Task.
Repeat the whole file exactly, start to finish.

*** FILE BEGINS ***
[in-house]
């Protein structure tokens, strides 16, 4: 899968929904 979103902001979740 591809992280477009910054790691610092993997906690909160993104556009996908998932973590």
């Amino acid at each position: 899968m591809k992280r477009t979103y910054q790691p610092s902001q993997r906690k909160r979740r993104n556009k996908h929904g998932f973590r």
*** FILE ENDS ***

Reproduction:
[in-house]
């Protein structure tokens, strides 16, 4: 899968929904 979103902001979740 591809992280477009910054790691610092993997906690909160993104556009996908998932973590």
């Amino acid at each position: 899968m591809k992280r477009t979103y910054q790691p610092s902001q993997r906690k909160r979740r993104n556009k996908h929904g998932f973590r």